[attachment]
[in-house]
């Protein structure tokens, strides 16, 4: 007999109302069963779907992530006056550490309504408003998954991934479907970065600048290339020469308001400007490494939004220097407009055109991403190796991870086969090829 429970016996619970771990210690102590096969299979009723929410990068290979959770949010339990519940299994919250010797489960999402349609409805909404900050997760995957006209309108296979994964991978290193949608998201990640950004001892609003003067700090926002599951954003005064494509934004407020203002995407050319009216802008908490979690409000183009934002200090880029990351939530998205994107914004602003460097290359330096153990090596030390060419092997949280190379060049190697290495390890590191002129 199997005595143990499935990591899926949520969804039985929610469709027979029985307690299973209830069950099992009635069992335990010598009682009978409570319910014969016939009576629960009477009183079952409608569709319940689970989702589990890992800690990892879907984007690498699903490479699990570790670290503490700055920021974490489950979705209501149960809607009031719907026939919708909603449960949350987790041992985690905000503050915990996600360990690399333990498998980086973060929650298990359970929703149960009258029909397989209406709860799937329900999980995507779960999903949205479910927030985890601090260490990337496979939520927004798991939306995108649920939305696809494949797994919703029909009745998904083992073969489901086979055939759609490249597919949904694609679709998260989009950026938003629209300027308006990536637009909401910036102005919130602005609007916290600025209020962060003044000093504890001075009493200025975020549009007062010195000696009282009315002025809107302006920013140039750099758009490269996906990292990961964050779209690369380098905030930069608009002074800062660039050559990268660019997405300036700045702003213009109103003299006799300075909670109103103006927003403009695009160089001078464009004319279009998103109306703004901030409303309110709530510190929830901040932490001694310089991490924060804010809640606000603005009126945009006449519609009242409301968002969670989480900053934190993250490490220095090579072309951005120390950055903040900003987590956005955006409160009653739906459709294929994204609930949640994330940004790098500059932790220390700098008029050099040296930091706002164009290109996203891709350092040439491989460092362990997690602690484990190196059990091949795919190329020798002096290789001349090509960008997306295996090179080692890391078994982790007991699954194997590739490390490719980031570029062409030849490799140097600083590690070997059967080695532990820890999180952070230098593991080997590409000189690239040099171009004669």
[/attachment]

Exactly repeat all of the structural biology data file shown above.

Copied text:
[in-house]
């Protein structure tokens, strides 16, 4: 007999109302069963779907992530006056550490309504408003998954991934479907970065600048290339020469308001400007490494939004220097407009055109991403190796991870086969090829 429970016996619970771990210690102590096969299979009723929410990068290979959770949010339990519940299994919250010797489960999402349609409805909404900050997760995957006209309108296979994964991978290193949608998201990640950004001892609003003067700090926002599951954003005064494509934004407020203002995407050319009216802008908490979690409000183009934002200090880029990351939530998205994107914004602003460097290359330096153990090596030390060419092997949280190379060049190697290495390890590191002129 199997005595143990499935990591899926949520969804039985929610469709027979029985307690299973209830069950099992009635069992335990010598009682009978409570319910014969016939009576629960009477009183079952409608569709319940689970989702589990890992800690990892879907984007690498699903490479699990570790670290503490700055920021974490489950979705209501149960809607009031719907026939919708909603449960949350987790041992985690905000503050915990996600360990690399333990498998980086973060929650298990359970929703149960009258029909397989209406709860799937329900999980995507779960999903949205479910927030985890601090260490990337496979939520927004798991939306995108649920939305696809494949797994919703029909009745998904083992073969489901086979055939759609490249597919949904694609679709998260989009950026938003629209300027308006990536637009909401910036102005919130602005609007916290600025209020962060003044000093504890001075009493200025975020549009007062010195000696009282009315002025809107302006920013140039750099758009490269996906990292990961964050779209690369380098905030930069608009002074800062660039050559990268660019997405300036700045702003213009109103003299006799300075909670109103103006927003403009695009160089001078464009004319279009998103109306703004901030409303309110709530510190929830901040932490001694310089991490924060804010809640606000603005009126945009006449519609009242409301968002969670989480900053934190993250490490220095090579072309951005120390950055903040900003987590956005955006409160009653739906459709294929994204609930949640994330940004790098500059932790220390700098008029050099040296930091706002164009290109996203891709350092040439491989460092362990997690602690484990190196059990091949795919190329020798002096290789001349090509960008997306295996090179080692890391078994982790007991699954194997590739490390490719980031570029062409030849490799140097600083590690070997059967080695532990820890999180952070230098593991080997590409000189690239040099171009004669």